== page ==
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About Us & FAQ

CAKE CISMA is a cooperative organization dedicated to collaborative invasive species management throughout Northern Michigan. 

Founded by local governments, environmental professionals, and area non-profits in 2015, the Charlevoix, Antrim, Kalkaska, and Emmet Cooperative Invasive Species Management Area has always been about collaboration. From restoring habitat through invasive species management to educating homeowners on how to tackle that pesky invasive plant in their yard, we're here to help. We believe that together we do more and we work closely on projects with our partner organizations.  


Our mission:

To protect the natural resources, economy, and human health of Northern Lower Michigan through collaborative outreach and management of invasive species.

Strategic Plan

Our strategic plan seeks to address invasive species challenges in our region and guide our approach to solving them. 

  • What is a CISMA?
    Cooperative Invasive Species Management Areas (CISMAs) are partnerships of groups and individuals that work to address invasive species impacts on the environment, economy and human health within a defined region. By collaborating across jurisdictional boundaries, CISMAs work to leverage resources and overcome challenges associated with the prevention, early detection, response and control of invasive species. Each CISMA is governed by a steering committee and their priorities are identified within a strategic plan. CAKE CISMA was started in 2015, thanks to help from local conservation districts, environmental professionals, and the Michigan Invasive Species Grant Program (MISGP). Every county in the state of Michigan has a CISMA.
  • What does CAKE CISMA do?
    Our staff work across several areas of invasive species management. We focus on education, outreach, and restoration. We host educational events at schools, we do invasive species treatment days with local non-profits, and treat high priority invasive species throughout our 4 county area. Most often we work with terrestrial invasive species, but occasionally work with aquatic invasive species as well. For specific info on our projects check out our projects page.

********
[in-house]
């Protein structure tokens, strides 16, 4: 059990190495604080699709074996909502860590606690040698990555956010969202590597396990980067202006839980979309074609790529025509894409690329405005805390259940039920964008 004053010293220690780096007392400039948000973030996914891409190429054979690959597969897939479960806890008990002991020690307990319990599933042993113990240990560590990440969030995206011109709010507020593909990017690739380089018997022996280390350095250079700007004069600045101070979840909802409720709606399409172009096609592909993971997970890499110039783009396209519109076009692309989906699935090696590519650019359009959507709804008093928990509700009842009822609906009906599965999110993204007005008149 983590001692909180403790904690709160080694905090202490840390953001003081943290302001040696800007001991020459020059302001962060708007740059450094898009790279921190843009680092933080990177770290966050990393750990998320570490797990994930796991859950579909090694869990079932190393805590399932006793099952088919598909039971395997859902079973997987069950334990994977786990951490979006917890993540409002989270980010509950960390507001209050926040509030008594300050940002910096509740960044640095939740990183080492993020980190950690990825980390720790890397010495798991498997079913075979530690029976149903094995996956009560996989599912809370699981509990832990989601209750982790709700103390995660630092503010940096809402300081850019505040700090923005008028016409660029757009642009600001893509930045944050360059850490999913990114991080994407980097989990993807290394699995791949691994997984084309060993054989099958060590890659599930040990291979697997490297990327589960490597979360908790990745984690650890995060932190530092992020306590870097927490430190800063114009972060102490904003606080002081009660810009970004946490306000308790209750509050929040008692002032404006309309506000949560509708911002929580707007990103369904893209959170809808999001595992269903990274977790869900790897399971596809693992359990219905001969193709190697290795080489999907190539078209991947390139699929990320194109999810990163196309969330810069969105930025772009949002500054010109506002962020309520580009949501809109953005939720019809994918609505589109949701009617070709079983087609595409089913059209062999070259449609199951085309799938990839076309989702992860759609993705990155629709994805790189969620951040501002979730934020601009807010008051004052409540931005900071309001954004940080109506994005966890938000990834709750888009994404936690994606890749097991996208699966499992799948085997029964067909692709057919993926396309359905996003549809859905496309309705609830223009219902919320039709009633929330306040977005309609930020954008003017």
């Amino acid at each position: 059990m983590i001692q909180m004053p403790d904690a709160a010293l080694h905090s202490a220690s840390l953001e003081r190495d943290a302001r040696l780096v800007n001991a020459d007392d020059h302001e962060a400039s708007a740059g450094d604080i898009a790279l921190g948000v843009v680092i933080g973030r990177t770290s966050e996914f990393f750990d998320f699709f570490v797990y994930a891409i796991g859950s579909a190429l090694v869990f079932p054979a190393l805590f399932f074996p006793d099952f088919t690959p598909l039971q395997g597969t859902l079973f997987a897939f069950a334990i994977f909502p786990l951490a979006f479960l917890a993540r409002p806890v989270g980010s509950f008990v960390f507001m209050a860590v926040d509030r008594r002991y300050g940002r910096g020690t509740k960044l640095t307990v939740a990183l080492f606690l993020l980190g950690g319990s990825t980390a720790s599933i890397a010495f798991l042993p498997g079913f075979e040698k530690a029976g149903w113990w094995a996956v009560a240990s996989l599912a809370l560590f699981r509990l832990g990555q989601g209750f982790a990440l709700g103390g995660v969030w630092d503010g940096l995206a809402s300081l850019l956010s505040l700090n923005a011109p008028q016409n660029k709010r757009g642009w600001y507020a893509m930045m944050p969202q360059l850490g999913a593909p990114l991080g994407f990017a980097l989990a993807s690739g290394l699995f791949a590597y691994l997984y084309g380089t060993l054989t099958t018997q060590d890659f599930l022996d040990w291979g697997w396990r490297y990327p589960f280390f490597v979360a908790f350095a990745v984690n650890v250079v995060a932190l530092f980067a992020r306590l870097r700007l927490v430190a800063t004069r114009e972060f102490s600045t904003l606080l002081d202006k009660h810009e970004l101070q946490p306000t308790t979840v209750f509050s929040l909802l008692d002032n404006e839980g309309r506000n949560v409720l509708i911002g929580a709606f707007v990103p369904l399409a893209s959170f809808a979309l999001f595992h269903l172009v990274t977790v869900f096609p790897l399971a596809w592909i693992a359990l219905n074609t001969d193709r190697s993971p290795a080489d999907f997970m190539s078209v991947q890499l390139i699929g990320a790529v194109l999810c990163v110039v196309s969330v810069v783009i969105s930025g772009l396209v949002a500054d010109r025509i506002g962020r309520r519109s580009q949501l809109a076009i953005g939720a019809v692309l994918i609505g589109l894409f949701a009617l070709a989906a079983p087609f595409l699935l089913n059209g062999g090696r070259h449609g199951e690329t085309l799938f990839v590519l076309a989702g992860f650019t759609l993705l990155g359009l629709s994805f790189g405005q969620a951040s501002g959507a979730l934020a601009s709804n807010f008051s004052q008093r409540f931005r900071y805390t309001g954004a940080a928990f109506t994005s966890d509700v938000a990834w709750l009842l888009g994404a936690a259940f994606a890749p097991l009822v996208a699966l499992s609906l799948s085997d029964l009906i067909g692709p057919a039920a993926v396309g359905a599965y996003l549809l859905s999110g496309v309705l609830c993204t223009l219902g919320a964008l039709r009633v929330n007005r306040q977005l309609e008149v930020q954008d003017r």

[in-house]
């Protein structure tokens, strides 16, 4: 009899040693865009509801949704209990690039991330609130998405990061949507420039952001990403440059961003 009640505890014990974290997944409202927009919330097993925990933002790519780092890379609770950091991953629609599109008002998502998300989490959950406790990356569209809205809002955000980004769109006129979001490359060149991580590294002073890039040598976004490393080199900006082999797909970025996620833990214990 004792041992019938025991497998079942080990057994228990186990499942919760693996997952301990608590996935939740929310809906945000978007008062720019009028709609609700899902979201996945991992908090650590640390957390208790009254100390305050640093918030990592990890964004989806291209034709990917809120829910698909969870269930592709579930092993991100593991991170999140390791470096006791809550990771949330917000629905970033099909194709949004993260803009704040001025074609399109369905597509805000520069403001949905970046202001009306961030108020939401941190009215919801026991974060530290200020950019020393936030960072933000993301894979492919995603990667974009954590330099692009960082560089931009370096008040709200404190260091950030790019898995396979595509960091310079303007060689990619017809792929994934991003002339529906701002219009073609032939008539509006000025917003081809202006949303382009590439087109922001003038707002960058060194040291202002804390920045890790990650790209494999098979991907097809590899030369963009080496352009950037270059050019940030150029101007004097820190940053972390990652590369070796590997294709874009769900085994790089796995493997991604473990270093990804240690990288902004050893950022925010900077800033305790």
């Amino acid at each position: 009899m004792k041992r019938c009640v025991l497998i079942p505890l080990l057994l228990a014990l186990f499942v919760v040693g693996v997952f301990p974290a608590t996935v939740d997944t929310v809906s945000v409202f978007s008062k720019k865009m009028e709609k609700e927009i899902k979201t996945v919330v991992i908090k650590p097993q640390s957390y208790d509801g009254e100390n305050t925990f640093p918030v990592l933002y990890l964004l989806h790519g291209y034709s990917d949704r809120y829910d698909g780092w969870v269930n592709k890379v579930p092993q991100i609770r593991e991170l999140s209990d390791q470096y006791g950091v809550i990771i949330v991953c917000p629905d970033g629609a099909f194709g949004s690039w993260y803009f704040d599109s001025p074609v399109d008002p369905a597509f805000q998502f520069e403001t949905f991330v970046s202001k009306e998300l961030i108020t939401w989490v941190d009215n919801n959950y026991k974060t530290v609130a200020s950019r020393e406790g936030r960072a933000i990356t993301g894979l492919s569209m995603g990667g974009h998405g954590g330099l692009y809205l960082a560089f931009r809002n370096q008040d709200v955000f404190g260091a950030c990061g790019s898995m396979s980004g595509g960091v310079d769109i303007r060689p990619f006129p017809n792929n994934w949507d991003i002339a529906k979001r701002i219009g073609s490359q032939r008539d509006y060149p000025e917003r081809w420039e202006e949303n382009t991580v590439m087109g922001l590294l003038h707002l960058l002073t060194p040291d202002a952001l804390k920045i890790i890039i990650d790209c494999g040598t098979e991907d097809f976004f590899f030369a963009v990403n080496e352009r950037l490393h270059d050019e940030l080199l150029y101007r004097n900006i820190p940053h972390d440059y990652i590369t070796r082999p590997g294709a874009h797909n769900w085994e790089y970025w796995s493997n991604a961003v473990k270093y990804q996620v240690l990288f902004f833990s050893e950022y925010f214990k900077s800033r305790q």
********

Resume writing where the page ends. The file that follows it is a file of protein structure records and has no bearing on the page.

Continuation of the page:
• Where does CAKE CISMA work?
    Anywhere in Charlevoix, Antrim, Kalkaska, and Emmet counties, including Beaver Island. We work with the Beaver Island Archipelago Terrestrial Invasive Species Program to jointly manage invasive species within the beaver island archipelago.
  • Who does CAKE CISMA work with?
    We work with 30+ partner organizations at the local, state, and regional level. We also work with private citizens to answer questions, serve as a resource, and treat high-priority invasive species on their property. Recently we've been working on projects with organizations like Tip of the Mitt Watershed Council, Little Traverse Bay Bands of Odawa Indians, and the Grand Traverse Regional Land Conservancy. We also go to area schools for lessons and field days and offer presentations about invasive species to local organizations free of charge.
  • How is CAKE CISMA funded?
    We are entirely grant funded. We are currently operating under grants from the Michigan Invasive Species Grant Program (MISGP) from the State of Michigan, and the Great Lakes Restoration Initiative (GLRI) through the EPA as well as several other grants. We occasionally apply for local community grants for specific projects.